The appellants herein contend that the trial Court lacked the Jurisdiction to deliver the said ruling after the commencement of the long vacation without the consent of all the parties first obtained to do so and without an application by any party for an urgent hearing of the suit and without a determination of the urgent need for the delivery of the ruling during the long vacation and that therefore the delivery of the said ruling on 26-7-2007 during long vacation is in breach of Rules 4 and 5 of Order 45 of the High Court of Lagos State (Civil Procedure) Rules 2004 which provides thusly “Subject to the directions of the Chief Judge, sitting at the High Court for the dispatch of Civil Matters will be held on every week day except:

See also  Aderele Adejumo & Anor . v. Colonel Mobolaji Johnson (1974) LLJR-SC

(a) On any Public Holidays;

(b) During the week beginning with Easter Monday;

(c) During the period beginning on (Christmas Eve and ending on the 2nd January next following;

(d) During the long vacation i.e. the period beginning middle of July and ending on a date not more than 6 weeks later as the Chief Judge may by notification in the Gazette appoint.

(1) Notwithstanding the provisions of Rule 4, any cause or matter may be heard by a judge during any of the periods mentioned in paragraphs (b), (c) or (d) of Rule 4 (except on a Sunday or public holiday) at where such cause or matter is urgent or a judge, at the request of all the parties concerned agrees to hear a cause or matter.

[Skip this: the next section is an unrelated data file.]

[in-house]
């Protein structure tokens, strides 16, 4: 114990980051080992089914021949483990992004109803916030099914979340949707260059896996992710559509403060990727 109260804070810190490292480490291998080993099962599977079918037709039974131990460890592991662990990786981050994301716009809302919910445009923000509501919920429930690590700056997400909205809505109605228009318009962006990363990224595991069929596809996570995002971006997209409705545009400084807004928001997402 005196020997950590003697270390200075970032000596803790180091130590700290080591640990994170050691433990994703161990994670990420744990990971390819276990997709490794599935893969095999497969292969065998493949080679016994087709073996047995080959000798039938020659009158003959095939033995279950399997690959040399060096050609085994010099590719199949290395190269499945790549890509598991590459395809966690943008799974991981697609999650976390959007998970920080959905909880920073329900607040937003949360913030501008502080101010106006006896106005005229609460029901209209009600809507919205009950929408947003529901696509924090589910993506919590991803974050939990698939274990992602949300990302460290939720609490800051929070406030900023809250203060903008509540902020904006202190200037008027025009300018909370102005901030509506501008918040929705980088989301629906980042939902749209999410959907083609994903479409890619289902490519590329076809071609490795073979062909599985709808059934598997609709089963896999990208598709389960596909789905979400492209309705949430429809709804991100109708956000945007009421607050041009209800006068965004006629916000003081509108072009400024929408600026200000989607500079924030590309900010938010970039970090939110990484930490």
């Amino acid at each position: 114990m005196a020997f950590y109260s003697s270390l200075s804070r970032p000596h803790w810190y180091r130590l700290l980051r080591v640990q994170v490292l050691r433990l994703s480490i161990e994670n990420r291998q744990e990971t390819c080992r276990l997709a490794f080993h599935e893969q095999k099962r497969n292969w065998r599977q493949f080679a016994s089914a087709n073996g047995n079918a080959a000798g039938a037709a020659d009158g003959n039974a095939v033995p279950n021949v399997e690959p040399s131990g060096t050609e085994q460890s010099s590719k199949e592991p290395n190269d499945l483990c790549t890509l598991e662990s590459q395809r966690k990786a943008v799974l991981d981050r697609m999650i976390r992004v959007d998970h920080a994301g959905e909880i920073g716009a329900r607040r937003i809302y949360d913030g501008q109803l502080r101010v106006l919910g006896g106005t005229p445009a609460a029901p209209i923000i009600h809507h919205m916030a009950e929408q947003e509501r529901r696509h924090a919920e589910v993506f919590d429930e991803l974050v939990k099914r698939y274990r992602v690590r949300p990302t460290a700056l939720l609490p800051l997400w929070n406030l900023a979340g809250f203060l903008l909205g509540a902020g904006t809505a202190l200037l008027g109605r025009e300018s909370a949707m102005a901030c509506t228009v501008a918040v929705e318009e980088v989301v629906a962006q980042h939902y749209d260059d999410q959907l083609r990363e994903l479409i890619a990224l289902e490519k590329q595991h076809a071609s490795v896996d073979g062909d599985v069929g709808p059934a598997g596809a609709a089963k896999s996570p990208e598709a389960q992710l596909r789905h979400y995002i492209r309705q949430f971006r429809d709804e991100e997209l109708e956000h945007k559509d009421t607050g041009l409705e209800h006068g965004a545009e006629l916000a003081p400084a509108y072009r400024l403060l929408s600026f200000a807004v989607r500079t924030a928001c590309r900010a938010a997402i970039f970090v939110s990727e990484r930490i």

(2) An application for all urgent hearing shall be made by motion exparte and the decision of the judge on such an application shall be final.”

It is obvious that all the parties did not consent to the delivery of the ruling during long vacation, that there was no application by any of the parties to the Court for the urgent delivery of the ruling and there was no determination of the trial Court that there was urgent need for the delivery of the ruling during long vacation. So the provisions of Rules 4 and 5 (Supra) were not complied with before the trial Court sat to deliver the ruling during long vacation.

The appellants herein argue that the Court of Appeal was wrong to have held that the non-compliance with Rules 4 and 5 (Supra) did not vitiate the said ruling of the trial Court. The exact text of that portion of the Court of Appeal judgment reads thusly- ‘Nonetheless, contrary to the Appellant counsel’s submission, the mere fact that the delivery of the vexed ruling during the vacation period is in breach of/or contrary to the express provisions of Order 45 Rule 4 (d) of the High Court of Lagos State (Civil Procedure) Rules (Supra), notwithstanding. I am of the considered view that such a decision has not amounted to a nullity for some very obvious reasons. One, it’s rather obvious, that on the 26/07/07 in question, all that the lower Court did was simply to read out and deliver the ruling. No issue was raised by the lower Court, suo motu, that would have entitled the parties to the right of fair hearing (to re-address the Court) prior to the delivery of the ruling. Secondly, it was not the case of the Appellant that the delivering of the ruling has in any way resulted in a miscarriage of justice thereto, or any party for that matter. See OBODO vs Olomu (1987) 3 NWLR (pt.59) 111, ESEIGBE VS AGHOLOR (1990) 7 NWLR (pt. 61) CA/L/151/10 234, VERITAS INS. CO. LTD VS CITI TRUST INV, LTD (1993) 3 NWLR (PT281) 349.